Trans-cranial direct current stimulation (tDCS): A promising new tool to facilitate rehabilitation of manual dexterity after stroke
Constantinescu AO., Ilie A., Moldovan M., Stagg CJ.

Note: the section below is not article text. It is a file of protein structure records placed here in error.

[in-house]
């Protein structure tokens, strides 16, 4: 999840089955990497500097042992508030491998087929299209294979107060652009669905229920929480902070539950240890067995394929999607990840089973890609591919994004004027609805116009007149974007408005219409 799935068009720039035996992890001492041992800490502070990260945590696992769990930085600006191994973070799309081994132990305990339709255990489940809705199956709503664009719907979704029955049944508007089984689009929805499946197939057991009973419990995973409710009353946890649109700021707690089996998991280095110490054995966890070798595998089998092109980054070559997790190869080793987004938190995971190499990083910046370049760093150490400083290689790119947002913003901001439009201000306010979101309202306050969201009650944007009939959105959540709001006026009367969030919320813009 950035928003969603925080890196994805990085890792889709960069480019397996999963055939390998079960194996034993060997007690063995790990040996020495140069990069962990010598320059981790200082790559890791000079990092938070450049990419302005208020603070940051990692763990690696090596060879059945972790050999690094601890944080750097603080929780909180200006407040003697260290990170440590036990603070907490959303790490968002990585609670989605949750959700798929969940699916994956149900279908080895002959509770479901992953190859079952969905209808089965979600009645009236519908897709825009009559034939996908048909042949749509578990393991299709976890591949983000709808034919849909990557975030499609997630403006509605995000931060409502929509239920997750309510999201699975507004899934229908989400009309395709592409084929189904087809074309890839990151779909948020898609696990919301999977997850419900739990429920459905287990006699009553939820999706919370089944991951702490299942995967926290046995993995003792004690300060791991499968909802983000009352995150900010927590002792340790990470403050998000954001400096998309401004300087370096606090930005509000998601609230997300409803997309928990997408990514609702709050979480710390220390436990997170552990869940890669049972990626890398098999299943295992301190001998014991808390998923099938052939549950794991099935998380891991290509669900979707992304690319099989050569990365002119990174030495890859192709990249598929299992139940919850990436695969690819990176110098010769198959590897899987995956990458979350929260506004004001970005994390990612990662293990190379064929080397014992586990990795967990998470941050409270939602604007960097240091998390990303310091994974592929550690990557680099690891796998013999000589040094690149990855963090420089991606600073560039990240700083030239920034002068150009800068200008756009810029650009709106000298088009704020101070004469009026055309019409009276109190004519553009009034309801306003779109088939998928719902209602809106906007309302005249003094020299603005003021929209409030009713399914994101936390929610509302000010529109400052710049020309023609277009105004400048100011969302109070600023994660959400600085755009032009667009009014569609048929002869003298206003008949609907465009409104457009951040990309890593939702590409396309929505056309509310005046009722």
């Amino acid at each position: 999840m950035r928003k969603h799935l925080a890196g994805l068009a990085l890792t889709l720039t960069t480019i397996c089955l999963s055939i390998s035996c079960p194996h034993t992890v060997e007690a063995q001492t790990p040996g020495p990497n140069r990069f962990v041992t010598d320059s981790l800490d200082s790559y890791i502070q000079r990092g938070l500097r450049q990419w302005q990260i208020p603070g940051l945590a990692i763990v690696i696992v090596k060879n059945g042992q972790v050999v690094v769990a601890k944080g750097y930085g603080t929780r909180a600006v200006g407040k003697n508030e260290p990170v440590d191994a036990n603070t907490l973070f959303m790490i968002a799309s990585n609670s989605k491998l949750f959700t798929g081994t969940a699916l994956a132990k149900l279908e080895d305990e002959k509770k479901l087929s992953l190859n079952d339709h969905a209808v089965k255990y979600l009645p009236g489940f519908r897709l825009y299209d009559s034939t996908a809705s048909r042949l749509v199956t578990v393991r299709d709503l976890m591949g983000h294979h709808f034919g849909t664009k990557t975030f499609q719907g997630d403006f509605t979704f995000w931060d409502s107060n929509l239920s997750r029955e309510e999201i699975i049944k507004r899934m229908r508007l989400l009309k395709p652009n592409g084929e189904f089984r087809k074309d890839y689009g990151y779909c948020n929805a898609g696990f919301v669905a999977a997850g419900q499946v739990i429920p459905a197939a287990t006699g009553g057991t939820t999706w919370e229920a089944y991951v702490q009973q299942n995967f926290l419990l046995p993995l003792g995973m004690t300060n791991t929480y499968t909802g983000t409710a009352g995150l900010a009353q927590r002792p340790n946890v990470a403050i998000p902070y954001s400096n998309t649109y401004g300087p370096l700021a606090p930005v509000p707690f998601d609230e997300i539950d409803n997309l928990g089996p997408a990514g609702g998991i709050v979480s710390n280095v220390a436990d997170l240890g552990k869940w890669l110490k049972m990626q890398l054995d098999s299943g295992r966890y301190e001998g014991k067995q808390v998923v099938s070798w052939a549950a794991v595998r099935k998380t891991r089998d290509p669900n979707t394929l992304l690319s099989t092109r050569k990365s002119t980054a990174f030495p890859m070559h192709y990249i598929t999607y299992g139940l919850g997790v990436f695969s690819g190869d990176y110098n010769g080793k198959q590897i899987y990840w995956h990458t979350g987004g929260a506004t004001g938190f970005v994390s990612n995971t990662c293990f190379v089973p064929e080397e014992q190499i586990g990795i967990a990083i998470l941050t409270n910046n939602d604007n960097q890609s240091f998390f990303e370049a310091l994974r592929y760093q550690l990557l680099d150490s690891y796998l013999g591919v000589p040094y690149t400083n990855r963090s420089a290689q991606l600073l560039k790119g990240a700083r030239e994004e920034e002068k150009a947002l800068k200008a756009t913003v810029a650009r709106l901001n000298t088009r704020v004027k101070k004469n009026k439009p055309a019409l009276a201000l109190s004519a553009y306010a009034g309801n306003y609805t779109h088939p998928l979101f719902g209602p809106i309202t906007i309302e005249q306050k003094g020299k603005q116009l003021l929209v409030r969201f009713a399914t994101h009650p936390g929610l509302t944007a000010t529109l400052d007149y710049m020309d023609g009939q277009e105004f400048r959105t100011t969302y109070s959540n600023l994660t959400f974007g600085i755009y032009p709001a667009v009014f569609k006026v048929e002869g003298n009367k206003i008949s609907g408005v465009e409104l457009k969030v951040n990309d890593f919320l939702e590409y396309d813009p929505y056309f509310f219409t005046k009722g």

A major cause of disability after stroke is impaired contralateral manual dexterity. Recently it has been suggested that this may be at least partly due to a maladaptive increase in inhibition from the unaffected primary motor cortex (M1). Transcranial direct current stimulation (tDCS) is a non-invasive potential therapy that modulations M1 excitability via a weak electrical direct current applied to the scalp. Immediate improvement of affected hand function was obtained by anodal (excitatory) tDCS over the affected M1 or by cathodal (inhibitory) tDCS over the unaffected M1. Although the tDCS "after-effects" can last for hours to days following a 20-minute stimulation session, they are inherently transitory. There is hope that repeated tDCS sessions applied early after stroke could reduce the maladaptive neuroplasiticy and aid hand dexterity rehabilitation.